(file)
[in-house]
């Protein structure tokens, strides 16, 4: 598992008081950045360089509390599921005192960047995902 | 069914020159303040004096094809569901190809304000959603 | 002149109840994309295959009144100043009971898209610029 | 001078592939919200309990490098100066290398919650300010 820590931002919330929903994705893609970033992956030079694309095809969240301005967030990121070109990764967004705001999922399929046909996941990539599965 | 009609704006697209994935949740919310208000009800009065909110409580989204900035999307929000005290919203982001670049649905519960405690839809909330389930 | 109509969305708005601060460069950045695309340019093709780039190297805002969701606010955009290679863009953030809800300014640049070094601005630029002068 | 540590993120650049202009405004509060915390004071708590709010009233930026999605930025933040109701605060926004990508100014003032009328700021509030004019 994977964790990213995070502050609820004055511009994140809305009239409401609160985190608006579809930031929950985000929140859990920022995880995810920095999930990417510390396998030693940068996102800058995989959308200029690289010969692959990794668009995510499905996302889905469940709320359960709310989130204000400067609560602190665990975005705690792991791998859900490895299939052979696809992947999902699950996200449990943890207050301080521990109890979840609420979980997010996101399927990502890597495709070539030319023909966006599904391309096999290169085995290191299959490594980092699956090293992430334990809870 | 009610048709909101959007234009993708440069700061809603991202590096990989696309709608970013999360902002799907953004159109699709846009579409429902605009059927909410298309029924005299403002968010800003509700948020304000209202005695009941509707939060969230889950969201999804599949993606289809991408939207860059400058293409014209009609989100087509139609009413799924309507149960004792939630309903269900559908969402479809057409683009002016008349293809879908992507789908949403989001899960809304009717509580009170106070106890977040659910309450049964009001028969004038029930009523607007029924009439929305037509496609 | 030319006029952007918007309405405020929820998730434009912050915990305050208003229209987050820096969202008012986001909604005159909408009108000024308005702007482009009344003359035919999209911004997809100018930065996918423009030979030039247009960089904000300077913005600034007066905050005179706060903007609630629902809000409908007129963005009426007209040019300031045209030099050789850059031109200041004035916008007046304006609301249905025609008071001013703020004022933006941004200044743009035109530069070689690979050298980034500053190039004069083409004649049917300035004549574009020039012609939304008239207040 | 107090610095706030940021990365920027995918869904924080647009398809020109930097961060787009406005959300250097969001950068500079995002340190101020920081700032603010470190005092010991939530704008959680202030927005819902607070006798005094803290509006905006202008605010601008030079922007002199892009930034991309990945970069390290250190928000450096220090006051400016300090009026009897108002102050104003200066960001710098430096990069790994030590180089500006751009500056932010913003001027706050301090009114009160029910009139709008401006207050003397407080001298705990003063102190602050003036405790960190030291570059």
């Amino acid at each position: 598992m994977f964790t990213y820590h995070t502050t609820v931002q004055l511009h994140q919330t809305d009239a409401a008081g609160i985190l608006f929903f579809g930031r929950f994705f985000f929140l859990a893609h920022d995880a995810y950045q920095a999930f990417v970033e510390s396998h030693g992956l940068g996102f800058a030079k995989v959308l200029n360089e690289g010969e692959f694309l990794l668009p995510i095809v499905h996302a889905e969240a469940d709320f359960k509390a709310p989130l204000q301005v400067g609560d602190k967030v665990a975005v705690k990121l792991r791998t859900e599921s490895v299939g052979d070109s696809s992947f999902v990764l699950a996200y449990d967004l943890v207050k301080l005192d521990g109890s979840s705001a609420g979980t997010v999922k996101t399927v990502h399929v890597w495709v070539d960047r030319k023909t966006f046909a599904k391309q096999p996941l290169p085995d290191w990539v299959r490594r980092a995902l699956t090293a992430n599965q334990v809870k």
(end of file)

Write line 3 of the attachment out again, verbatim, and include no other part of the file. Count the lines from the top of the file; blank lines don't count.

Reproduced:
């Amino acid at each position: 598992m994977f964790t990213y820590h995070t502050t609820v931002q004055l511009h994140q919330t809305d009239a409401a008081g609160i985190l608006f929903f579809g930031r929950f994705f985000f929140l859990a893609h920022d995880a995810y950045q920095a999930f990417v970033e510390s396998h030693g992956l940068g996102f800058a030079k995989v959308l200029n360089e690289g010969e692959f694309l990794l668009p995510i095809v499905h996302a889905e969240a469940d709320f359960k509390a709310p989130l204000q301005v400067g609560d602190k967030v665990a975005v705690k990121l792991r791998t859900e599921s490895v299939g052979d070109s696809s992947f999902v990764l699950a996200y449990d967004l943890v207050k301080l005192d521990g109890s979840s705001a609420g979980t997010v999922k996101t399927v990502h399929v890597w495709v070539d960047r030319k023909t966006f046909a599904k391309q096999p996941l290169p085995d290191w990539v299959r490594r980092a995902l699956t090293a992430n599965q334990v809870k």